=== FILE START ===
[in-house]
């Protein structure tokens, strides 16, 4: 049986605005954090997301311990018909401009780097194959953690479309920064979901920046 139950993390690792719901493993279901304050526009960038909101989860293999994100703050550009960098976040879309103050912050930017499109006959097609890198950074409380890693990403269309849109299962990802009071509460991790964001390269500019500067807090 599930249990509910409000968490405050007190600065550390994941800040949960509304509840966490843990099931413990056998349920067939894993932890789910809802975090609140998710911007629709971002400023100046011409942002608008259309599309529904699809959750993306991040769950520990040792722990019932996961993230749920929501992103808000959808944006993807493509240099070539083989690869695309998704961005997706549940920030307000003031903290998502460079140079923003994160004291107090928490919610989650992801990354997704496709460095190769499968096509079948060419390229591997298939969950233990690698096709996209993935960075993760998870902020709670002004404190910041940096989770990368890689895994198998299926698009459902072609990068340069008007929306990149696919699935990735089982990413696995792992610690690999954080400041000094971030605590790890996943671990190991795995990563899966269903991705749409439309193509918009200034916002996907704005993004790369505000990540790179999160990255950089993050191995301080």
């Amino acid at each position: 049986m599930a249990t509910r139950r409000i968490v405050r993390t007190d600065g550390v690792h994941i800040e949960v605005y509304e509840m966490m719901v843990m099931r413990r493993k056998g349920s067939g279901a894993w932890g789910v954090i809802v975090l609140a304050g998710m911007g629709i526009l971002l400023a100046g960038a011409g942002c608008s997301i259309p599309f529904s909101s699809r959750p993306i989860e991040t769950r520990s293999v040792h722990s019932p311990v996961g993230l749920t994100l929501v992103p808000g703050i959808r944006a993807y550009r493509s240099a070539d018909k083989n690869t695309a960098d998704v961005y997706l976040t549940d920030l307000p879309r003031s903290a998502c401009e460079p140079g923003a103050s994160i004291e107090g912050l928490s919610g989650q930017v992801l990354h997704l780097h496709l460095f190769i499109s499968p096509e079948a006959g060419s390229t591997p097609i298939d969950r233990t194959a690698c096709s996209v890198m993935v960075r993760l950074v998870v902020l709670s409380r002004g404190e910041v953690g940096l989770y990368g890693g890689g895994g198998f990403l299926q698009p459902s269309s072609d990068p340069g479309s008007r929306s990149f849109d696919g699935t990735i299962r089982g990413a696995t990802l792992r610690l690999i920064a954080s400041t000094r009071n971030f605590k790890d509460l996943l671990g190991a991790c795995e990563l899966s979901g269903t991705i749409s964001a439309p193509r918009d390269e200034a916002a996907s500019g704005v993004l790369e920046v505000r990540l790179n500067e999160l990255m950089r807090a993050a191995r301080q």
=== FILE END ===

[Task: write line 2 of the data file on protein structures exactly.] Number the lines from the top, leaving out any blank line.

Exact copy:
């Protein structure tokens, strides 16, 4: 049986605005954090997301311990018909401009780097194959953690479309920064979901920046 139950993390690792719901493993279901304050526009960038909101989860293999994100703050550009960098976040879309103050912050930017499109006959097609890198950074409380890693990403269309849109299962990802009071509460991790964001390269500019500067807090 599930249990509910409000968490405050007190600065550390994941800040949960509304509840966490843990099931413990056998349920067939894993932890789910809802975090609140998710911007629709971002400023100046011409942002608008259309599309529904699809959750993306991040769950520990040792722990019932996961993230749920929501992103808000959808944006993807493509240099070539083989690869695309998704961005997706549940920030307000003031903290998502460079140079923003994160004291107090928490919610989650992801990354997704496709460095190769499968096509079948060419390229591997298939969950233990690698096709996209993935960075993760998870902020709670002004404190910041940096989770990368890689895994198998299926698009459902072609990068340069008007929306990149696919699935990735089982990413696995792992610690690999954080400041000094971030605590790890996943671990190991795995990563899966269903991705749409439309193509918009200034916002996907704005993004790369505000990540790179999160990255950089993050191995301080």